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Seasonal Eating: Summer Seafood

Posted on Thursday, August 17, 2023 at 11:33 am

Seasonal Eating: Summer Seafood By Whitney Danhof, Extension Agent

Every once in a while, I run across a recipe to try and I instantly know from the first bite that it’s destined to become a favorite. That was the case with this delicious Italian American seafood soup from San Francisco, California. I’m talking about Cioppino.

Every culture has its version of a seafood soup or stew. There’s Bouillabaisse from France, Clam Chowder from the northeast, Seafood Gumbo from Louisiana and many, many more from around the world. The Italian immigrant fishermen working in San Francisco, used whatever extra fish or seafood they caught to create this delicious seafood soup. I had been wanting to try Cioppino for a while, so made this as I was trying several seafood recipes for a class and it was an absolute star.

We don’t always think about soups in the summer, but this is a light, tomato-y broth that is packed with flavor and then filled with seafood. It’s not heavy like a chowder. The chicken broth and juice from the tomatoes is enhanced with the clam juice for a really good base flavored with garlic, bay leaf, oregano, thyme and a little red pepper. You can adjust the red pepper to your liking, the ¼ teaspoon was fine for me but I like a little heat.

I used fish and shrimp because that was what I had in the freezer. You could certainly add, littleneck clams or mussels, scallops, crab or other favorite seafood (although the crab is quite expensive right now!). Clams and mussels will go in first and cook for about five minutes before adding the fish and then the shrimp, crab or scallops. Be sure to clean your clams and mussels and discard any that aren’t closed before you cook them. They should all open while cooking.

Be careful not to overcook your seafood or it will be tough and rubbery. I did not add all of my seafood because I knew that I would be having leftovers and the seafood would overcook when reheating. So I added enough of the seafood for one serving and had that for dinner. Then I stored the leftover broth and the next night added more of the fresh seafood to the reheated broth. The recipe makes about 4 servings.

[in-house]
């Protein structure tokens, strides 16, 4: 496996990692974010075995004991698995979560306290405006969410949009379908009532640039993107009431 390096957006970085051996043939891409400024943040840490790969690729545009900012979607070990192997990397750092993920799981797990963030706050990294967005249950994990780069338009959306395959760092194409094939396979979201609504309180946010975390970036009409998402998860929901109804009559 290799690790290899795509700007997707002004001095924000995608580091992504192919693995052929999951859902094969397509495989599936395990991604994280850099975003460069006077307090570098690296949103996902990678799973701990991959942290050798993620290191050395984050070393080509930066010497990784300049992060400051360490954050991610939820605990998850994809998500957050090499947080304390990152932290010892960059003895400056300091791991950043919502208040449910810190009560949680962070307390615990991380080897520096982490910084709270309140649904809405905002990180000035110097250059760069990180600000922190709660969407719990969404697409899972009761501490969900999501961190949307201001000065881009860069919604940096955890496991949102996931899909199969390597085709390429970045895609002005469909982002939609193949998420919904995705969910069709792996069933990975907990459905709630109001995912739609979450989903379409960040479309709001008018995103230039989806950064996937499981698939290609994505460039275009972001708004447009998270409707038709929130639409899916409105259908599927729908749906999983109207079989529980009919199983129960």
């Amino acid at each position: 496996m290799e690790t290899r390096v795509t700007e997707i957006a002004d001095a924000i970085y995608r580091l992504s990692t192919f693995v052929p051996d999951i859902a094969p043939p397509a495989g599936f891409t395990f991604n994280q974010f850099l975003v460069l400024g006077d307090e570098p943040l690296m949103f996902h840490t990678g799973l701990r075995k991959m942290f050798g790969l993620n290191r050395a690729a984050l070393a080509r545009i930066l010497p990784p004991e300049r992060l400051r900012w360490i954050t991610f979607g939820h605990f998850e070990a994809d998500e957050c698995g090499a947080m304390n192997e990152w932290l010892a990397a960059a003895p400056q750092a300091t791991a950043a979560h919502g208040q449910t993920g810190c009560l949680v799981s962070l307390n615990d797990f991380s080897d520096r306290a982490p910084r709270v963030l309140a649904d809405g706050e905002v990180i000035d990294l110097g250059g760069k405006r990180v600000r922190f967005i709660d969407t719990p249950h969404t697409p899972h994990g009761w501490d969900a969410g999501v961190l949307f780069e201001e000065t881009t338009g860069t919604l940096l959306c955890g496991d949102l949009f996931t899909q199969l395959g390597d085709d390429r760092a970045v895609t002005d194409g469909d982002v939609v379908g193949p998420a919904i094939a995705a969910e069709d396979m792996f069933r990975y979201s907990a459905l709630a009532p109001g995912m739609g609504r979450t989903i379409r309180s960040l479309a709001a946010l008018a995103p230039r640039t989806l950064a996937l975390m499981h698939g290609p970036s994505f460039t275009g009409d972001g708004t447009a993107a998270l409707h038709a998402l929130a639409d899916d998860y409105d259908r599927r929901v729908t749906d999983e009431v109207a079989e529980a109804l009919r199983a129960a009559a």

Be sure to serve this with some nice crusty bread to help sop up all the juice, particularly a sourdough since it’s from San Francisco too

So whether you have some fresh fish that you caught or you’re using thawed frozen seafood, give Cioppino a try – it’s truly a winner in my book. For more information and recipes check out the Seasonal Eating page at


1 tablespoon olive oil

1/2 onion, chopped

2 cloves garlic, minced

1 bay leaf

1/2 teaspoon dried oregano

1/4 teaspoon dried thyme

1/4 teaspoon crushed red pepper flake

3/4 teaspoon salt

1/4 teaspoon black pepper

2 tablespoons tomato paste

1/2 cup dry white wine

1 cup clam juice

1 cup chicken broth

2 (14-ounce) cans fire roasted diced tomatoes, undrained

1/2 pound firm white fish such as cod, mahi-mahi or halibut, cut into 1″ pieces

1/2 pound medium shrimp, peeled and deveined

2 tablespoons chopped fresh parsley

Heat oil in a large soup pot over medium heat.  Add onion and garlic and cook 7-10 minutes or until tender.  Stir in bay leaves, oregano, thyme, red pepper, salt, pepper and tomato paste.  Cook 2 minutes.  Stir in wine and cook for 2 minutes.  Add the clam juice, chicken broth and tomatoes.  Bring to a boil, reduce heat and simmer 30 minutes.  Add the fish and nestle in the liquid.  Cook for 5 minutes.  Add the shrimp and cook 4 minutes or until seafood is opaque.  Ladle cioppino into bowls and top with chopped parsley.  Serve with sourdough bread.